The buy side doesn’t want to commit to clearing targets, nor should they have to. This is about reducing systemic risk, and arguably that comes from the interconnectedness of the dealers. My comments in the article:
Now, some firms may be having second thoughts, said Kevin McPartland, a senior analyst at Tabb Group in New York. “They want the ability, but on the other hand, they don’t want to be forced” to clear credit swaps, he said.
Trade directly with your broker or look to a system that consolidates multiple quotes? There are benefits to each approach, but as things get more electronic in the OTC markets (with or without new derivatives regulations) this question will be front and center for many. My comments:
“It is important to have an individual brand and storefront that keeps active customers engaged,” says Kevin McPartland, senior analyst at Tabb Group. Because “sometimes if I know I want a Mac rather than a PC, it’s easier to go to the Apple store.” The latter is analogous to a buy-side customer seeking a specific trade or pricing online from one longtime or trusted bank counterparty.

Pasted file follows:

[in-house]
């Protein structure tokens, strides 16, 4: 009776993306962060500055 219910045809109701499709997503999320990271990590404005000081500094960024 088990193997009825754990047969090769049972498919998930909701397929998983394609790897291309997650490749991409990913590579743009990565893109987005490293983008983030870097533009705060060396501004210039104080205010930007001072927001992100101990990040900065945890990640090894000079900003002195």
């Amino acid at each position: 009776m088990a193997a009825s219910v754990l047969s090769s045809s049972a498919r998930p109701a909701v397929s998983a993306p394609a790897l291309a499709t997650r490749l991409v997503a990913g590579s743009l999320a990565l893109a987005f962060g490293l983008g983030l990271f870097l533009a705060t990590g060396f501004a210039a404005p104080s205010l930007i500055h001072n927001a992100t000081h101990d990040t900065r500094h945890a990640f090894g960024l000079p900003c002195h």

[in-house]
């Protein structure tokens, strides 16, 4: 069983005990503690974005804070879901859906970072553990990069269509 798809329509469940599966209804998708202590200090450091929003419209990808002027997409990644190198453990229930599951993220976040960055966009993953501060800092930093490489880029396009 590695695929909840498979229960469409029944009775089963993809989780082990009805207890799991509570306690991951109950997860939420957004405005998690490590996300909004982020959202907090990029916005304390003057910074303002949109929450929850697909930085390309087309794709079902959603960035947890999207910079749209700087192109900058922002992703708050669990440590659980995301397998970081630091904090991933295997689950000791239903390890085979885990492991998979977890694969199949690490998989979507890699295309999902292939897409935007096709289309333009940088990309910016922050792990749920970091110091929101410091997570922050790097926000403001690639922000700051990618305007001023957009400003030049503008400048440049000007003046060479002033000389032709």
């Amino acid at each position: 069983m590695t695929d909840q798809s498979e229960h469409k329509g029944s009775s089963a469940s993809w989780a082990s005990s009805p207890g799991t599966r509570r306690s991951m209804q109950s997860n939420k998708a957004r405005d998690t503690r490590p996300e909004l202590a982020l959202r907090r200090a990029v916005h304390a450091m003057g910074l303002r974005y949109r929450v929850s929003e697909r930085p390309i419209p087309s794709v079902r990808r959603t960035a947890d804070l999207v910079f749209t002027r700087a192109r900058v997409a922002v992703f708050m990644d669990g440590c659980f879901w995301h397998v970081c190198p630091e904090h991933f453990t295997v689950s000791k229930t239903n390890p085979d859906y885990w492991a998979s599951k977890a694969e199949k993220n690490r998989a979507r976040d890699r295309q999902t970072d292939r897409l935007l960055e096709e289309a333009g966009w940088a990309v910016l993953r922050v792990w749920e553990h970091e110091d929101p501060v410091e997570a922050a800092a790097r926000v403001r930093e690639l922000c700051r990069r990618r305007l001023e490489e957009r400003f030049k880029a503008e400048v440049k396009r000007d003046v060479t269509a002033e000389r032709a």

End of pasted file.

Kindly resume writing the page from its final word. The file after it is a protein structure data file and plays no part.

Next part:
The guys from Exegy who run the Market Data Peaks website say market data rates will only continue to increase. I agree – although I’m not sure doubling in 2010 is necessarily in the cards. Either way everyone needs to be ready. An excerpt:
Data rates will certainly continue to grow with trading firms keeping considerable excess capacity on hand to handle unexpected market events,” noted Kevin McPartland, a TABB Group senior analyst specializing in OTC derivatives as well as technology issues. “We must also look to OTC markets such as FX and US Treasuries that are seeing huge growth in automated trading – where automated trading goes, increased data rates follow.
I got a demo and this is pretty cool stuff. I’m sure we’ll continue to see initiatives like this from financial services focused software firms:
“CEP and open source have both seen major adoption in financial services over the past few years,” said Kevin McPartland, senior analyst at TABB Group. “CEP has helped the industry to deal with ever-increasing data volumes and complexity while open source has helped many firms to find software development efficiencies. Bringing these two ideas together into open-edge model could help drive collaborative innovation in the event processing space.”